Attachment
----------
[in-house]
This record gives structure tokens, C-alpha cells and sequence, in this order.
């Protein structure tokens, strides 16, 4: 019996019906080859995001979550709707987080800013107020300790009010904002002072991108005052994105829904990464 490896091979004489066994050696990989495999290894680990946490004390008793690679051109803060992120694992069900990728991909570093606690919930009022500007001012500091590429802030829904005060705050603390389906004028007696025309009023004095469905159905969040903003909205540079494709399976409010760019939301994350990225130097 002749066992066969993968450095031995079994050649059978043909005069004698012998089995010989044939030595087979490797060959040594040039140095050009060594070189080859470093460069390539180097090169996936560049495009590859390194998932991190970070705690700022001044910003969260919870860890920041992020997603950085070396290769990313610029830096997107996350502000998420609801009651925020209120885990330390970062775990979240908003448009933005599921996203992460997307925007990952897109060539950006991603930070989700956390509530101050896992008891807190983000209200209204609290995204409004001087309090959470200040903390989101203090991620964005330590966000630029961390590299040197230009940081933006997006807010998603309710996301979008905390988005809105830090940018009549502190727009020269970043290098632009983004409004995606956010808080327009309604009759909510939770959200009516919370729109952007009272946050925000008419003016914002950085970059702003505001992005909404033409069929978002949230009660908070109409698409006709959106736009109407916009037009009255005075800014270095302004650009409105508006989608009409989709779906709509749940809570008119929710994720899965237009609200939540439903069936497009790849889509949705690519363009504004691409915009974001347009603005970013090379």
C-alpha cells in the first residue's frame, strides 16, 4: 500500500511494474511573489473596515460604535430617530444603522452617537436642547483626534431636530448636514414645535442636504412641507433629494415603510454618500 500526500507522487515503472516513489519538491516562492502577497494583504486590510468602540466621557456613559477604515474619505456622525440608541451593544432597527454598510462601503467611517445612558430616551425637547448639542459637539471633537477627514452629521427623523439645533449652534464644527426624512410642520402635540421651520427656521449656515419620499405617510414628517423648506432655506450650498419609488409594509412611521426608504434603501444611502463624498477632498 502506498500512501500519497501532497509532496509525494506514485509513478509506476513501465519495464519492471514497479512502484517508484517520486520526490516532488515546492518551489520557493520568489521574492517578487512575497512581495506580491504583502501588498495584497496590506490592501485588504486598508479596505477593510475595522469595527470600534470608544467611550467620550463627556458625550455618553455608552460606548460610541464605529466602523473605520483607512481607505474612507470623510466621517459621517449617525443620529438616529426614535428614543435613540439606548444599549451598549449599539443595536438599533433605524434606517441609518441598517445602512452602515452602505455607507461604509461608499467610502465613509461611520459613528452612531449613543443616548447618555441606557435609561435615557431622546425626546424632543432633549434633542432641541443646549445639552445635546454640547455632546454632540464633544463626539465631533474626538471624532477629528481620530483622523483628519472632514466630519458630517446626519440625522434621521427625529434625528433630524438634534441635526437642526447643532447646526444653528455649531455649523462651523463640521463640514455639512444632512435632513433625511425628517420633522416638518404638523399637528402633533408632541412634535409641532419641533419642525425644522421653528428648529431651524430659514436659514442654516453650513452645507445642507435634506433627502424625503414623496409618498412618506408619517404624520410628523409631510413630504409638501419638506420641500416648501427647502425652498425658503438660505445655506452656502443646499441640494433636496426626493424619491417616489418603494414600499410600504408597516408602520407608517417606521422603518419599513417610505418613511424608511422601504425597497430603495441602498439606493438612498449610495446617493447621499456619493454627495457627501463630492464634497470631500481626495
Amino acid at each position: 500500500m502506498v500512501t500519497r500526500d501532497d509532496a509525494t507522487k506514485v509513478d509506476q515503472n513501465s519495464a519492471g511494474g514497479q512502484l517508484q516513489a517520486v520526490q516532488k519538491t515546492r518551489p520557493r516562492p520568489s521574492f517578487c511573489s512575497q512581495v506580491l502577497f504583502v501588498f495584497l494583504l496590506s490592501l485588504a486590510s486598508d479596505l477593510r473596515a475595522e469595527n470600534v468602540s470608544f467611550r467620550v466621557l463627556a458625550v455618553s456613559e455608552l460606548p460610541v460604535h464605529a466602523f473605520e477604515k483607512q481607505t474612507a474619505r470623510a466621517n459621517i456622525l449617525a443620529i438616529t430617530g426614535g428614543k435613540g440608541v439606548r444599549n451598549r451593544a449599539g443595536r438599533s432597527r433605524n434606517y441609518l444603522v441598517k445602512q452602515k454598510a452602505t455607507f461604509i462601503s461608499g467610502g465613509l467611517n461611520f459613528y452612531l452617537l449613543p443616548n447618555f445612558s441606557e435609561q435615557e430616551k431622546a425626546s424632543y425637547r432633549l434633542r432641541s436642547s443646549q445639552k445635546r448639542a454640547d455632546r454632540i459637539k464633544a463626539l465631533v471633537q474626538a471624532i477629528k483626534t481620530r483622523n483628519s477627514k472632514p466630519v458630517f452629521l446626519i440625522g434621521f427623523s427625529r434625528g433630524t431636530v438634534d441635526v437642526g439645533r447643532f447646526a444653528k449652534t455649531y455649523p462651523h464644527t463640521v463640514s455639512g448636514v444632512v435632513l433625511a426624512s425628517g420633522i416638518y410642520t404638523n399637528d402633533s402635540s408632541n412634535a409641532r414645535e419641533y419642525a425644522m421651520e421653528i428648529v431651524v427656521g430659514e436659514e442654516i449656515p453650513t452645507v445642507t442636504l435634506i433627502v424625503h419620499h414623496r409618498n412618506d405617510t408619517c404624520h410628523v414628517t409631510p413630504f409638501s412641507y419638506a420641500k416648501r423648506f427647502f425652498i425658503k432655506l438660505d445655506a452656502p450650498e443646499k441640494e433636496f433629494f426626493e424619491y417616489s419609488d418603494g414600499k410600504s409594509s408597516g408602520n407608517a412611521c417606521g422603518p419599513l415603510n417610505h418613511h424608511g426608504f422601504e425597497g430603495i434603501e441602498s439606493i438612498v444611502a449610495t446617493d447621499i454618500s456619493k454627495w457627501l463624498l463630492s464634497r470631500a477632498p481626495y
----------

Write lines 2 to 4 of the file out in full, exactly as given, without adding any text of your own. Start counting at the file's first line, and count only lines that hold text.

This record gives structure tokens, C-alpha cells and sequence, in this order.
């Protein structure tokens, strides 16, 4: 019996019906080859995001979550709707987080800013107020300790009010904002002072991108005052994105829904990464 490896091979004489066994050696990989495999290894680990946490004390008793690679051109803060992120694992069900990728991909570093606690919930009022500007001012500091590429802030829904005060705050603390389906004028007696025309009023004095469905159905969040903003909205540079494709399976409010760019939301994350990225130097 002749066992066969993968450095031995079994050649059978043909005069004698012998089995010989044939030595087979490797060959040594040039140095050009060594070189080859470093460069390539180097090169996936560049495009590859390194998932991190970070705690700022001044910003969260919870860890920041992020997603950085070396290769990313610029830096997107996350502000998420609801009651925020209120885990330390970062775990979240908003448009933005599921996203992460997307925007990952897109060539950006991603930070989700956390509530101050896992008891807190983000209200209204609290995204409004001087309090959470200040903390989101203090991620964005330590966000630029961390590299040197230009940081933006997006807010998603309710996301979008905390988005809105830090940018009549502190727009020269970043290098632009983004409004995606956010808080327009309604009759909510939770959200009516919370729109952007009272946050925000008419003016914002950085970059702003505001992005909404033409069929978002949230009660908070109409698409006709959106736009109407916009037009009255005075800014270095302004650009409105508006989608009409989709779906709509749940809570008119929710994720899965237009609200939540439903069936497009790849889509949705690519363009504004691409915009974001347009603005970013090379």
C-alpha cells in the first residue's frame, strides 16, 4: 500500500511494474511573489473596515460604535430617530444603522452617537436642547483626534431636530448636514414645535442636504412641507433629494415603510454618500 500526500507522487515503472516513489519538491516562492502577497494583504486590510468602540466621557456613559477604515474619505456622525440608541451593544432597527454598510462601503467611517445612558430616551425637547448639542459637539471633537477627514452629521427623523439645533449652534464644527426624512410642520402635540421651520427656521449656515419620499405617510414628517423648506432655506450650498419609488409594509412611521426608504434603501444611502463624498477632498 502506498500512501500519497501532497509532496509525494506514485509513478509506476513501465519495464519492471514497479512502484517508484517520486520526490516532488515546492518551489520557493520568489521574492517578487512575497512581495506580491504583502501588498495584497496590506490592501485588504486598508479596505477593510475595522469595527470600534470608544467611550467620550463627556458625550455618553455608552460606548460610541464605529466602523473605520483607512481607505474612507470623510466621517459621517449617525443620529438616529426614535428614543435613540439606548444599549451598549449599539443595536438599533433605524434606517441609518441598517445602512452602515452602505455607507461604509461608499467610502465613509461611520459613528452612531449613543443616548447618555441606557435609561435615557431622546425626546424632543432633549434633542432641541443646549445639552445635546454640547455632546454632540464633544463626539465631533474626538471624532477629528481620530483622523483628519472632514466630519458630517446626519440625522434621521427625529434625528433630524438634534441635526437642526447643532447646526444653528455649531455649523462651523463640521463640514455639512444632512435632513433625511425628517420633522416638518404638523399637528402633533408632541412634535409641532419641533419642525425644522421653528428648529431651524430659514436659514442654516453650513452645507445642507435634506433627502424625503414623496409618498412618506408619517404624520410628523409631510413630504409638501419638506420641500416648501427647502425652498425658503438660505445655506452656502443646499441640494433636496426626493424619491417616489418603494414600499410600504408597516408602520407608517417606521422603518419599513417610505418613511424608511422601504425597497430603495441602498439606493438612498449610495446617493447621499456619493454627495457627501463630492464634497470631500481626495